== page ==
Immediately, I placed myself in his shoes. I can, quite confidently, admit that if the roles had been reversed, my actions would not have been the same. NOT. EVEN. CLOSE. I would have brought the whole thing to his immediate attention asking how he could have possibly kept something so monumental from me. I, most likely, would have felt entitled to know every detail and demanded as much. At the end of the day, I would have expected a complete confession and then (possibly) extended grace…. maybe. I wish I could say that my response would have been different, but I know myself pretty well.

Thankfully, that was NOT how my husband responded. And when I asked why he never said anything to me, his answer was simple… but profound.

“That was from a time in your life before you knew me. That’s not who you are now.”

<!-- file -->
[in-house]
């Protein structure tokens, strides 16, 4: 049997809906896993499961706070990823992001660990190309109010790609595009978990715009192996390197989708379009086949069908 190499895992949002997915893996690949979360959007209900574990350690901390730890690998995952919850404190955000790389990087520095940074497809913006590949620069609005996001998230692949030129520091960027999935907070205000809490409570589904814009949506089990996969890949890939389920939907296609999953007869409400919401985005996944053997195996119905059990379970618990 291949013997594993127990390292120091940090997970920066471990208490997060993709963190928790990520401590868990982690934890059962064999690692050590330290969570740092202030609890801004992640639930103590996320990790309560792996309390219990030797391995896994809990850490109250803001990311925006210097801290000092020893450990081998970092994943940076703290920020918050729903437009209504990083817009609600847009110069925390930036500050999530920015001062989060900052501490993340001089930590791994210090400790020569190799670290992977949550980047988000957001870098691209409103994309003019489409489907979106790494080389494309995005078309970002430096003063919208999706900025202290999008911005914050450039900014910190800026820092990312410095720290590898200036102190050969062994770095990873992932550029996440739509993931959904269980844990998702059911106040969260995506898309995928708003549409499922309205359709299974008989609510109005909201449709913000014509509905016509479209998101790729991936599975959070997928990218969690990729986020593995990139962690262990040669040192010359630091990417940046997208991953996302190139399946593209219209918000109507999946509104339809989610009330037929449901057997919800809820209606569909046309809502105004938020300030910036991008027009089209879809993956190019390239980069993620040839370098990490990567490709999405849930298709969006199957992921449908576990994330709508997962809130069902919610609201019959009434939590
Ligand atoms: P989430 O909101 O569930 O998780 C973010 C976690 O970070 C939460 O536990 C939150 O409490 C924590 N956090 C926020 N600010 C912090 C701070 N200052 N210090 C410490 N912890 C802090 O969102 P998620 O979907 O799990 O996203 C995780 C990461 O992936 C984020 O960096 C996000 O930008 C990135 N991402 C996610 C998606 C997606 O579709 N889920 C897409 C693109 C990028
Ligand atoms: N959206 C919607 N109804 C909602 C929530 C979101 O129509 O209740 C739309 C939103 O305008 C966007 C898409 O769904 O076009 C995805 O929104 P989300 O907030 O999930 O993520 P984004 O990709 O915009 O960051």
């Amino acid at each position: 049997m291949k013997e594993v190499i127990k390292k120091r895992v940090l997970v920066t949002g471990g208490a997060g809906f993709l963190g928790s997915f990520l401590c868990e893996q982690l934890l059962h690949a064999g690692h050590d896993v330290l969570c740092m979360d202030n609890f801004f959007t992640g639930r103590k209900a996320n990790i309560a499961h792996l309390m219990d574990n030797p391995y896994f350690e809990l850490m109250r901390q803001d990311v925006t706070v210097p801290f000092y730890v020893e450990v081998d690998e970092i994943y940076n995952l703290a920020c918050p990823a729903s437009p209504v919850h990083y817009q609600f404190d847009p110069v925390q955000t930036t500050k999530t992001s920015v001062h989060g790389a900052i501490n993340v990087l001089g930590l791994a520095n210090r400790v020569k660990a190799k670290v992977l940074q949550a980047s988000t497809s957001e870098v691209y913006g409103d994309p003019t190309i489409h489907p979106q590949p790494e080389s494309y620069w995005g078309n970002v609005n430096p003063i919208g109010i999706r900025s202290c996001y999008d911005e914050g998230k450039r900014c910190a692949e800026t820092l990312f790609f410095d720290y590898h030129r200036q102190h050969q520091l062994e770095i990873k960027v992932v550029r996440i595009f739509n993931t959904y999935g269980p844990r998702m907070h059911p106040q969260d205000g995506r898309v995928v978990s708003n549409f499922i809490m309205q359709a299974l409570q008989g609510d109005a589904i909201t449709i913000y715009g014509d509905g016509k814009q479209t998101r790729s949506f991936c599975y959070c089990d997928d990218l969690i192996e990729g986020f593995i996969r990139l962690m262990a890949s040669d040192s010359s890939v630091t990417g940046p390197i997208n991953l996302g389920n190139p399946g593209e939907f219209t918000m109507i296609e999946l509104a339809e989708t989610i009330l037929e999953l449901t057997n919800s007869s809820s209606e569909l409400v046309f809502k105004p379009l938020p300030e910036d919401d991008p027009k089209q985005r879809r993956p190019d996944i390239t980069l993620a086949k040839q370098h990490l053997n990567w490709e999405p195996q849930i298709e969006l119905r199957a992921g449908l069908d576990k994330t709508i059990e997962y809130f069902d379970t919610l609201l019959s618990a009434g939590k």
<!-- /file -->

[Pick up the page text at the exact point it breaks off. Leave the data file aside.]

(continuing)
And, just like that, for the first time in my entire life, I understood how Jesus REALLY sees me. I came to a place of TRULY understanding what he accomplished on the cross.

For years, men in the church… leaders in the church… shamed my husband because of his “lack of leadership” on the home front. They blamed me for not being submissive. They questioned his lack of interest in leadership opportunities at the church, opting instead to watch the babies of the young women I would teach. They never once saw how much of Jesus my husband REALLY was. (Confession: Neither did I… because I believed the lies so many propagated in the Church, whether through their words or actions.) My husband was the first to serve in the most “undesirable” positions. He saw my giftings and did everything possible to make sure I used them for the edification of the body… even if that meant being covered in the spit up of a child that wasn’t ours.

In that moment, through those simple words, my husband showed me an inexplicable love. He showed me the love of Jesus. And in that moment, EVERYTHING changed.